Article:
This from the writer of what the Indiana Center for the Book named the Best Book of Indiana for 2008—Sailing the Inland Sea: On Writing, Literature, and the Land.“

Neville was the second of three authors brought to campus as part of the Indiana Writers Series, a collaboration between Wabash Professor of Modern Languages Greg Redding ’88 and textile artist and former Wabash Theater costumer Laura Conners, now facilitator of the Quality of Life in Indiana Grant that funded the writers’ visits. (See photo albums from their visits here and here.)

Michael Martone opened the series, arriving on campus the day of Chapel Sing, a fitting convergence for one of our most unconventional authors. Indiana Poet Laureate Norbert Krapf wrapped things up last Monday. All three are “regional” writers with plenty of national audiences. Krapf—who grew up in Jasper, IN, moved to New York but found himself writing about his home ground and moved back to the state in 2004—writes, “I have always believed that any story set deeply in one time and place, if told well, speaks for other times, places, and people. A sense of time and place travels and settles well. A life lived deeply anywhere resonates beyond the context of its specifics.”

But we begin by paying attention to those specifics. The details of life and the place in which we live. All three of these writers do that so well in their own way. But to hear Susan Neville read aloud what she saw in Montgomery County about was a revelation. I was reminded of the author and conservationist Terry Tempest Williams’ visit to Wabash a few years ago, when Mike Bachner ’70 and his wife, Pat Galloway, led her through Shades State Park.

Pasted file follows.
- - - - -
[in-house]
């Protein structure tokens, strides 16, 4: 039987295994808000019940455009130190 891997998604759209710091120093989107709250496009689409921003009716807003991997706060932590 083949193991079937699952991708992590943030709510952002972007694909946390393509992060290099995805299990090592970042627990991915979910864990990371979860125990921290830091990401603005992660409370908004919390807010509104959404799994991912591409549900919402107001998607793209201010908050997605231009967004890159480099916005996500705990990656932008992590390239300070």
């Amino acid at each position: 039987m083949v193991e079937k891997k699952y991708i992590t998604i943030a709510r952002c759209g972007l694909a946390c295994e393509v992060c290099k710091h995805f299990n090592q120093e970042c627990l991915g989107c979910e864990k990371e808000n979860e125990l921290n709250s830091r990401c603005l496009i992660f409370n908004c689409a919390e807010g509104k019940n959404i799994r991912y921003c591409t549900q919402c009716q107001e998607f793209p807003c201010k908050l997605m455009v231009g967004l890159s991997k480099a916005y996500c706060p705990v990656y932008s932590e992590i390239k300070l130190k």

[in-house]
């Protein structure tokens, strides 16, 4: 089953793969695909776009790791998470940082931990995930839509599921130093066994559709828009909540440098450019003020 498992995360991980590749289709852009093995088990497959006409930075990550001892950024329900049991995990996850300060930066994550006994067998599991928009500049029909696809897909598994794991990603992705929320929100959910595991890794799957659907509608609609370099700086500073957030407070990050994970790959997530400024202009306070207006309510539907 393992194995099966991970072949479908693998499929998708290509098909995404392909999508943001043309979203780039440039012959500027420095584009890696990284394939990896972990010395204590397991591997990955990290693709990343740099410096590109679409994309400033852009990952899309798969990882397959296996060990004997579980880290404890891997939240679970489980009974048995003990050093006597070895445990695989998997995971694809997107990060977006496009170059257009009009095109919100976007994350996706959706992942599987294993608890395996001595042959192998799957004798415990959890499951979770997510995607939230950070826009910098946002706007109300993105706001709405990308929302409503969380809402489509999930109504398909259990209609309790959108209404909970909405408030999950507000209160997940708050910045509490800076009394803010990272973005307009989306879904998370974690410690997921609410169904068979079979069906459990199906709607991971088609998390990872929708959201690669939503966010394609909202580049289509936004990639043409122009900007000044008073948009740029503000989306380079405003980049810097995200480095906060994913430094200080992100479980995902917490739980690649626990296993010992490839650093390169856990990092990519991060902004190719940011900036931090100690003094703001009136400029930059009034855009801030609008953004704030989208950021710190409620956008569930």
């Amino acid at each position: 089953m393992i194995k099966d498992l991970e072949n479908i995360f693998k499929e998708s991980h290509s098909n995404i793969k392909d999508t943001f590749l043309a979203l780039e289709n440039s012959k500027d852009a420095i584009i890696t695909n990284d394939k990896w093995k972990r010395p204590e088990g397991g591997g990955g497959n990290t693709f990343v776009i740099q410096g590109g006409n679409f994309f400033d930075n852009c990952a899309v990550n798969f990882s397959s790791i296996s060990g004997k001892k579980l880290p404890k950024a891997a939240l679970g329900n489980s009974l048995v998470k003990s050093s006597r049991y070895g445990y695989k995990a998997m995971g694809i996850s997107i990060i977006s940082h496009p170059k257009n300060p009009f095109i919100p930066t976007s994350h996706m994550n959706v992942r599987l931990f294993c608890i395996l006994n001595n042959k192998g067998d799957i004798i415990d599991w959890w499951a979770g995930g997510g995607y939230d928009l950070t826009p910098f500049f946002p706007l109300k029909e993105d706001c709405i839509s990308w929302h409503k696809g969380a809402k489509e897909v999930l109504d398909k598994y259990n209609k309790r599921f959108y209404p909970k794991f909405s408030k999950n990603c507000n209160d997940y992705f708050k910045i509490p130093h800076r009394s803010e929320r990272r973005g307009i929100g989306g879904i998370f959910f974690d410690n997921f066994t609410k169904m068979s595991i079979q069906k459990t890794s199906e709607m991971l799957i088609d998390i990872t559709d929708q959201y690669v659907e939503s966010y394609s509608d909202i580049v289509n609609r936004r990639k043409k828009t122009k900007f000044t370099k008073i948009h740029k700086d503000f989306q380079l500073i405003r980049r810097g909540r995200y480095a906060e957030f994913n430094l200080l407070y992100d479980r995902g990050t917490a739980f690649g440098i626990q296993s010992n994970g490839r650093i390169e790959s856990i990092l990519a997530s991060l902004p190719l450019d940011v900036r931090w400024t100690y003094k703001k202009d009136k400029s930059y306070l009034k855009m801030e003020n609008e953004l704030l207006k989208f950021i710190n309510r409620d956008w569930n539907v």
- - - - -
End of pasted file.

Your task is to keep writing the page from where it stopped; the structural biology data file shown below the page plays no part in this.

“An inverted mountain,” was the way Mike described the topography there to Williams, who wrote about this hike with Mike and Pat and read the piece to the Wabash community during her formal presentation here in Salter Hall.

“I will never think of Indiana as only a domesticated landscape of cornfields,” Williams wrote. “Wildness resides in the heart of America, here, now. An inverted sense of wonder.”

Mike stopped by my office after that reading, as boyishly excited as I’d ever seen him, insisting that Williams’ writing had given him a news lens through which to see this land and water he’d loved for almost 40 years.

“This is an awakening for all of us, two natives and a newcomer,” Williams wrote of her afternoon with Mike and Pat. Mike wasn’t really surprised that such a writer had seen beauty where he lived. After all, Mike had come to Wabash and stayed here, “beguiled,” as he freely admitted, by the creek and the land. He wasn’t surprised. But he was, with all of his being, grateful.